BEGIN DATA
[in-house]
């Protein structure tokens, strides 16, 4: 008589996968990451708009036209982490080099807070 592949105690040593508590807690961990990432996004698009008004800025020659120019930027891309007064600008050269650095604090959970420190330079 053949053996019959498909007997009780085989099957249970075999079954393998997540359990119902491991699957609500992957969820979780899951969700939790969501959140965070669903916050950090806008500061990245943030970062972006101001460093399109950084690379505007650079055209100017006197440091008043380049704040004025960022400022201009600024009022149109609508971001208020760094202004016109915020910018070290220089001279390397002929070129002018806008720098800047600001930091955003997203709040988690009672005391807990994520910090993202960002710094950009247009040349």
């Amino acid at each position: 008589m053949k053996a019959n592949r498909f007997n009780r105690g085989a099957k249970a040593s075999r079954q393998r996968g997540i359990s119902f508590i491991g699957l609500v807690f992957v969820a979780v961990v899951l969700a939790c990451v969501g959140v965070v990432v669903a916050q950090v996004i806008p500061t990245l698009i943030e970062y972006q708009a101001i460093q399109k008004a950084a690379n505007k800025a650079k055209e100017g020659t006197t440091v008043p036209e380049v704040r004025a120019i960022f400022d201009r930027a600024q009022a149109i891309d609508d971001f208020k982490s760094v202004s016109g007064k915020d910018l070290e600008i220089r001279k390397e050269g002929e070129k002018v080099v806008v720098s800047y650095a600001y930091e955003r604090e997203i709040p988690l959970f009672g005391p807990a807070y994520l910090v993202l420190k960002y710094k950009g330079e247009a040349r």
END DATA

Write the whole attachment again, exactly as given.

[in-house]
């Protein structure tokens, strides 16, 4: 008589996968990451708009036209982490080099807070 592949105690040593508590807690961990990432996004698009008004800025020659120019930027891309007064600008050269650095604090959970420190330079 053949053996019959498909007997009780085989099957249970075999079954393998997540359990119902491991699957609500992957969820979780899951969700939790969501959140965070669903916050950090806008500061990245943030970062972006101001460093399109950084690379505007650079055209100017006197440091008043380049704040004025960022400022201009600024009022149109609508971001208020760094202004016109915020910018070290220089001279390397002929070129002018806008720098800047600001930091955003997203709040988690009672005391807990994520910090993202960002710094950009247009040349």
């Amino acid at each position: 008589m053949k053996a019959n592949r498909f007997n009780r105690g085989a099957k249970a040593s075999r079954q393998r996968g997540i359990s119902f508590i491991g699957l609500v807690f992957v969820a979780v961990v899951l969700a939790c990451v969501g959140v965070v990432v669903a916050q950090v996004i806008p500061t990245l698009i943030e970062y972006q708009a101001i460093q399109k008004a950084a690379n505007k800025a650079k055209e100017g020659t006197t440091v008043p036209e380049v704040r004025a120019i960022f400022d201009r930027a600024q009022a149109i891309d609508d971001f208020k982490s760094v202004s016109g007064k915020d910018l070290e600008i220089r001279k390397e050269g002929e070129k002018v080099v806008v720098s800047y650095a600001y930091e955003r604090e997203i709040p988690l959970f009672g005391p807990a807070y994520l910090v993202l420190k960002y710094k950009g330079e247009a040349r």